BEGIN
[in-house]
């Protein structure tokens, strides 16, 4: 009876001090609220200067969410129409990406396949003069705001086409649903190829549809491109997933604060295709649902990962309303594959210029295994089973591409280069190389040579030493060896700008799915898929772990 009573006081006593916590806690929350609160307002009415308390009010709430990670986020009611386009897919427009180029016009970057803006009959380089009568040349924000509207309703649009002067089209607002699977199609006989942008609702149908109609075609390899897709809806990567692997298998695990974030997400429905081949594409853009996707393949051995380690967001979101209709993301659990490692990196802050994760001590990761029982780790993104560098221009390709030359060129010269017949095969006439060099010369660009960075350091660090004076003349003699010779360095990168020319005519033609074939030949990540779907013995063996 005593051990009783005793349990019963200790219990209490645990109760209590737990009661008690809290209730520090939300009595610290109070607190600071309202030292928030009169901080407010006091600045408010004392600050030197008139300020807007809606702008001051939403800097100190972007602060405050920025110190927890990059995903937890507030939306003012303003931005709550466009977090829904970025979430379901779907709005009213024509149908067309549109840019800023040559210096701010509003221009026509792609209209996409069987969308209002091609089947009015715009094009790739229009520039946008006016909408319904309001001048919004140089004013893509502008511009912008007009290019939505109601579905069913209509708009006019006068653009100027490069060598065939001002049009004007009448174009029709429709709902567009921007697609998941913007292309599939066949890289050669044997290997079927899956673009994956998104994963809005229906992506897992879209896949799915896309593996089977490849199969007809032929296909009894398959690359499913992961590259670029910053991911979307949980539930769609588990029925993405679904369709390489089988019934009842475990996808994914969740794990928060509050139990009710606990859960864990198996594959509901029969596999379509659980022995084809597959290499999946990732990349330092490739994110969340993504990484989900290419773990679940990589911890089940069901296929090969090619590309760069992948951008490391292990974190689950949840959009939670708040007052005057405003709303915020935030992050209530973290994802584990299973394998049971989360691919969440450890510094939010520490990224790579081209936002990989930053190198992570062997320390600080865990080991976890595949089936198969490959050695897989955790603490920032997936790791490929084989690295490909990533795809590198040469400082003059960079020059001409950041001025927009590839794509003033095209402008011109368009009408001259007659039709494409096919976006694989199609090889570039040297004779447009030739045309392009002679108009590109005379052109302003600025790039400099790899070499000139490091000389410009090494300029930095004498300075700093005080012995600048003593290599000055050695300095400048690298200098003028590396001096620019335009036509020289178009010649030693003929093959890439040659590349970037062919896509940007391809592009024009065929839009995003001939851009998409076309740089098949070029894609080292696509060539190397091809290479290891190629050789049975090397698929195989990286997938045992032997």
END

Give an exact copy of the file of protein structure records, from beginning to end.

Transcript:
[in-house]
């Protein structure tokens, strides 16, 4: 009876001090609220200067969410129409990406396949003069705001086409649903190829549809491109997933604060295709649902990962309303594959210029295994089973591409280069190389040579030493060896700008799915898929772990 009573006081006593916590806690929350609160307002009415308390009010709430990670986020009611386009897919427009180029016009970057803006009959380089009568040349924000509207309703649009002067089209607002699977199609006989942008609702149908109609075609390899897709809806990567692997298998695990974030997400429905081949594409853009996707393949051995380690967001979101209709993301659990490692990196802050994760001590990761029982780790993104560098221009390709030359060129010269017949095969006439060099010369660009960075350091660090004076003349003699010779360095990168020319005519033609074939030949990540779907013995063996 005593051990009783005793349990019963200790219990209490645990109760209590737990009661008690809290209730520090939300009595610290109070607190600071309202030292928030009169901080407010006091600045408010004392600050030197008139300020807007809606702008001051939403800097100190972007602060405050920025110190927890990059995903937890507030939306003012303003931005709550466009977090829904970025979430379901779907709005009213024509149908067309549109840019800023040559210096701010509003221009026509792609209209996409069987969308209002091609089947009015715009094009790739229009520039946008006016909408319904309001001048919004140089004013893509502008511009912008007009290019939505109601579905069913209509708009006019006068653009100027490069060598065939001002049009004007009448174009029709429709709902567009921007697609998941913007292309599939066949890289050669044997290997079927899956673009994956998104994963809005229906992506897992879209896949799915896309593996089977490849199969007809032929296909009894398959690359499913992961590259670029910053991911979307949980539930769609588990029925993405679904369709390489089988019934009842475990996808994914969740794990928060509050139990009710606990859960864990198996594959509901029969596999379509659980022995084809597959290499999946990732990349330092490739994110969340993504990484989900290419773990679940990589911890089940069901296929090969090619590309760069992948951008490391292990974190689950949840959009939670708040007052005057405003709303915020935030992050209530973290994802584990299973394998049971989360691919969440450890510094939010520490990224790579081209936002990989930053190198992570062997320390600080865990080991976890595949089936198969490959050695897989955790603490920032997936790791490929084989690295490909990533795809590198040469400082003059960079020059001409950041001025927009590839794509003033095209402008011109368009009408001259007659039709494409096919976006694989199609090889570039040297004779447009030739045309392009002679108009590109005379052109302003600025790039400099790899070499000139490091000389410009090494300029930095004498300075700093005080012995600048003593290599000055050695300095400048690298200098003028590396001096620019335009036509020289178009010649030693003929093959890439040659590349970037062919896509940007391809592009024009065929839009995003001939851009998409076309740089098949070029894609080292696509060539190397091809290479290891190629050789049975090397698929195989990286997938045992032997």